Nina Olson, executive director of the Federal Tax Clinic at Harvard Law School’s Legal Services Center, has made available for download her article “How Did We Get Here? Correspondence Exams and the Erosion of Fundamental Taxpayer Rights – Part 1”, published on the Procedurally Taxing blog. The abstract is as follows:
Over the past several decades, correspondence examinations have become the IRS’s primary method for auditing individual taxpayers. The Transactional Records Access Clearinghouse (TRAC) at Syracuse University just reported that of the 659,003 individual audits conducted by the IRS in Fiscal Year (FY) 2021, all but 100,000 were conducted by correspondence. TRAC reports that correspondence exams now account for 85% of all audits, up from about 80% in the previous two years.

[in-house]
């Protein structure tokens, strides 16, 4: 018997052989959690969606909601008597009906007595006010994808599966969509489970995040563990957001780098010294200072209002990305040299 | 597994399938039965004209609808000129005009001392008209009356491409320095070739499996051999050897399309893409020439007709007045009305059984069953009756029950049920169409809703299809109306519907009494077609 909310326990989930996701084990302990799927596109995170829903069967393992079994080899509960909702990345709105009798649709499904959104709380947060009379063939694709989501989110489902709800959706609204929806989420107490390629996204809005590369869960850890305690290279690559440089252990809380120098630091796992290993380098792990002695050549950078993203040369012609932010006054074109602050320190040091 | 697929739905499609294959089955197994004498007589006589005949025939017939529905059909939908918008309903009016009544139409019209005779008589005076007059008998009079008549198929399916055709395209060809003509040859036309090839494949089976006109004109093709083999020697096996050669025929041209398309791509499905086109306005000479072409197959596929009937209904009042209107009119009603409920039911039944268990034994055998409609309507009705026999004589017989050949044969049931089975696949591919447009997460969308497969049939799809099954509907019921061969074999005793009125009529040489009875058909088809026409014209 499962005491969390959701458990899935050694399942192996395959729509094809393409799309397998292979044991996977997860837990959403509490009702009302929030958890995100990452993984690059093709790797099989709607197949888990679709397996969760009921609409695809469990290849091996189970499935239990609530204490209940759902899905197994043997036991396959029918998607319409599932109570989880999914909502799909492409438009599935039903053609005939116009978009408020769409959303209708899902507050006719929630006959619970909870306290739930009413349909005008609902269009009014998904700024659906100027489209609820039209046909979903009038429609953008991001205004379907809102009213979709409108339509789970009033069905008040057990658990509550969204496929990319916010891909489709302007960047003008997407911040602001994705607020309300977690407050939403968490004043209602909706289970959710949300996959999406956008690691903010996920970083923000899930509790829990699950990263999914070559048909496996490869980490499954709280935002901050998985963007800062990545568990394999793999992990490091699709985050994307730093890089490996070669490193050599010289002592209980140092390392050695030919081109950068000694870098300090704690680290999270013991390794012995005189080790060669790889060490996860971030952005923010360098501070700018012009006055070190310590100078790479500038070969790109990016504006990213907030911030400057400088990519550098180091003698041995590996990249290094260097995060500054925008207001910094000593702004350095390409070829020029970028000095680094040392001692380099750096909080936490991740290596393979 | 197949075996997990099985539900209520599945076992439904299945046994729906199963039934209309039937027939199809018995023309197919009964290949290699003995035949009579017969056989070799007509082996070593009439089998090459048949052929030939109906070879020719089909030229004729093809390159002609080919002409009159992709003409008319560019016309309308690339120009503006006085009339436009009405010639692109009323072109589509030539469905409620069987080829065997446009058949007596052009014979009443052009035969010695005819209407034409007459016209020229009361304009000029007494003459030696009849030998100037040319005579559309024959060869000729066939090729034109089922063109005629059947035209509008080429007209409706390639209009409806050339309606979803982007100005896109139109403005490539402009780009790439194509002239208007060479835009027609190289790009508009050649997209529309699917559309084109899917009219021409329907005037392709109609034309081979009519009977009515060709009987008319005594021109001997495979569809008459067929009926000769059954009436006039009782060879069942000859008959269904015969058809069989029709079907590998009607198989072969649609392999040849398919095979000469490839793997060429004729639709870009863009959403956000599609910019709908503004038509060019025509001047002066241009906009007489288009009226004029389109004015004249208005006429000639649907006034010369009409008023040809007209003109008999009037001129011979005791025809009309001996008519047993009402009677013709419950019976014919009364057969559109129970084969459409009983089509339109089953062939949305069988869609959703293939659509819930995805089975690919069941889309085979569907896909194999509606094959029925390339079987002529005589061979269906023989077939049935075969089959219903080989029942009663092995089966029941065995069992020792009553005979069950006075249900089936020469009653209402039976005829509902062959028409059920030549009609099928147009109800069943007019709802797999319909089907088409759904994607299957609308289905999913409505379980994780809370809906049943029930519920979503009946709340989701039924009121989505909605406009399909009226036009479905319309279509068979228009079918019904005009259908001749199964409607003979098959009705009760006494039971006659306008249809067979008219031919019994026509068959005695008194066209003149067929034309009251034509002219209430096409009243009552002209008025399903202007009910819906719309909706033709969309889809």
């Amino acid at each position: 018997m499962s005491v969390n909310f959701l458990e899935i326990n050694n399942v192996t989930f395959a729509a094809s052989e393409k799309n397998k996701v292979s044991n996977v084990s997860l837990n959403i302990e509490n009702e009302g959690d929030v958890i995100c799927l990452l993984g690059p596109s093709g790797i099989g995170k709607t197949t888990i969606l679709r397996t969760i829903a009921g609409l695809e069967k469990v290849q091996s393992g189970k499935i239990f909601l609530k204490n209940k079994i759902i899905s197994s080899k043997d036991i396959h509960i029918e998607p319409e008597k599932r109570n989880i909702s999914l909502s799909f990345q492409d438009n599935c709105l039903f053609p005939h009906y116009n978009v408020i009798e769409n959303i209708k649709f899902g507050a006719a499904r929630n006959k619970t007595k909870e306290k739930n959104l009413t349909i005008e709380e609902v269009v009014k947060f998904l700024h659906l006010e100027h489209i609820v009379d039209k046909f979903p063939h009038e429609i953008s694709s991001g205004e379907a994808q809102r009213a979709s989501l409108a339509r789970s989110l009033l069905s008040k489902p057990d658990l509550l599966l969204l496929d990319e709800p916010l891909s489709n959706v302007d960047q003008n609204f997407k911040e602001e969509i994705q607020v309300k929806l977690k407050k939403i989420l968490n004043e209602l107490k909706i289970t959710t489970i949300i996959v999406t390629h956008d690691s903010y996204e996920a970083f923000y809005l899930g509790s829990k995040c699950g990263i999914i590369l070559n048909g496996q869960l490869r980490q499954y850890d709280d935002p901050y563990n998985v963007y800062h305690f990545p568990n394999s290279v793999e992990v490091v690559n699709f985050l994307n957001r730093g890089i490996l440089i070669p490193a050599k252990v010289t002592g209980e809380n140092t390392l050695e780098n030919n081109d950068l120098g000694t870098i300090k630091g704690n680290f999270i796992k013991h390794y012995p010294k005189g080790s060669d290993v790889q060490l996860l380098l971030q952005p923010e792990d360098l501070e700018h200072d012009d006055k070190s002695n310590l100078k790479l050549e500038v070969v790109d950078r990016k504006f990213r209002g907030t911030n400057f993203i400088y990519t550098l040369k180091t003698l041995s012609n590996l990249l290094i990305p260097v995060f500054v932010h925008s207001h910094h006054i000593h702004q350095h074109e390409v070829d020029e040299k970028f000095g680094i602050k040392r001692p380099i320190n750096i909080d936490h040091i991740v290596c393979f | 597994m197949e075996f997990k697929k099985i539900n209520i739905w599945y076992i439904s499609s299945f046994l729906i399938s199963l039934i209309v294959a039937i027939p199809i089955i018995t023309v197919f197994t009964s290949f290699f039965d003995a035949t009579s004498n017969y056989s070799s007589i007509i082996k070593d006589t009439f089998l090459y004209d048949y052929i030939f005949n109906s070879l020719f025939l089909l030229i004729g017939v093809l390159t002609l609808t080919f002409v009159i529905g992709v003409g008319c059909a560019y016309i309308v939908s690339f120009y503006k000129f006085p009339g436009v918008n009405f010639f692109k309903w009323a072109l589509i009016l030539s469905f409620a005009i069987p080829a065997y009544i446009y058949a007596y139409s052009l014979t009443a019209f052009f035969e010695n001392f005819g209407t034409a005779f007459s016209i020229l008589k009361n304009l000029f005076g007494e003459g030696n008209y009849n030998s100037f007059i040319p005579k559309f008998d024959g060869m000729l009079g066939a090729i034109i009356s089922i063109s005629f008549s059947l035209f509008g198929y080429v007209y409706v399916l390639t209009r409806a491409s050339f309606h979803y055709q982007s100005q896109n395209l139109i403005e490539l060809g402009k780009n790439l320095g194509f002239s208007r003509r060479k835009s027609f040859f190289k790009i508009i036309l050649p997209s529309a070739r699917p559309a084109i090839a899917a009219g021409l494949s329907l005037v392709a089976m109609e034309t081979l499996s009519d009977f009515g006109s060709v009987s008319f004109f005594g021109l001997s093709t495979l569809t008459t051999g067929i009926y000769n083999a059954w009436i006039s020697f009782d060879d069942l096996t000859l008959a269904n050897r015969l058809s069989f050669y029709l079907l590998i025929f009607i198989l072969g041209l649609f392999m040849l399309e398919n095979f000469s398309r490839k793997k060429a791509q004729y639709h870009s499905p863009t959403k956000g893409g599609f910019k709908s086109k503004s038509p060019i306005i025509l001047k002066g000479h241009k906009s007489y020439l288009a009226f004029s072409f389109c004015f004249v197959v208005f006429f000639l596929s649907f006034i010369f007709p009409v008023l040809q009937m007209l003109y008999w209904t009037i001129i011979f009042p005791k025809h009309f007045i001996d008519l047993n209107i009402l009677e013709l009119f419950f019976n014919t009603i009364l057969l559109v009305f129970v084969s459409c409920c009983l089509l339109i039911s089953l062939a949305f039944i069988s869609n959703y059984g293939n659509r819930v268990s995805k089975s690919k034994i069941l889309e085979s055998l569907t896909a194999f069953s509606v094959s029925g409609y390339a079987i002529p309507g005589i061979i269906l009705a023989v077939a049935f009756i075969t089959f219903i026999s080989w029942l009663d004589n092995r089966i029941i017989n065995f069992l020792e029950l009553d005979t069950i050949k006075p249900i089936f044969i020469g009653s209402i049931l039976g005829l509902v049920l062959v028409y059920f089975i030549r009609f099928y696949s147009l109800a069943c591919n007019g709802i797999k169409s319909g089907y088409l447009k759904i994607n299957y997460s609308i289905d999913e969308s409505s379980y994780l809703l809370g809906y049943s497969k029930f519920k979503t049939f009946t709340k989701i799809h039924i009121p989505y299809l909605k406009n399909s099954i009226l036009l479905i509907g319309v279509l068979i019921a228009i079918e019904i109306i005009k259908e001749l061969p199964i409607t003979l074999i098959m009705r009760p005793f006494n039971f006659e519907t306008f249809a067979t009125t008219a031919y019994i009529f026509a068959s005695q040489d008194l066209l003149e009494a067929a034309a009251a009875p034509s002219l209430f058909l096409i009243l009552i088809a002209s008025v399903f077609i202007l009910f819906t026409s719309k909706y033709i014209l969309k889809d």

Originally designed for “less complex” matters, correspondence exams are now used for complex factual issues including the child tax credit, earned income tax credit, self-employment income (gross receipts and expenditures), and charitable deductions. Correspondence is also the only method applied in “unreal” audits – examinations that the IRS doesn’t count as “audits” under IRC § 7602 because it says they don’t arise to an examination of the taxpayer’s books and records. Through the Automated Correspondence Examination (ACE) system, unless the taxpayer responds in writing, a correspondence exam automatically moves from one stage to the next, up to the issuance of a Notice of Deficiency, without any human intervention.
IRS maintains that correspondence exams are an efficient and cost-effective method of conducting audits. For example, in a summer 2021 release, the IRS justifies the low cost of these audits ($150 for the IRS!) by highlighting the minimal burden on taxpayers. This blog will show just how wrong the IRS is about the burdens correspondence audits impose on taxpayers and their consequences.
Posted by Marin Larkin, Associate Editor, Wealth Strategies Journal.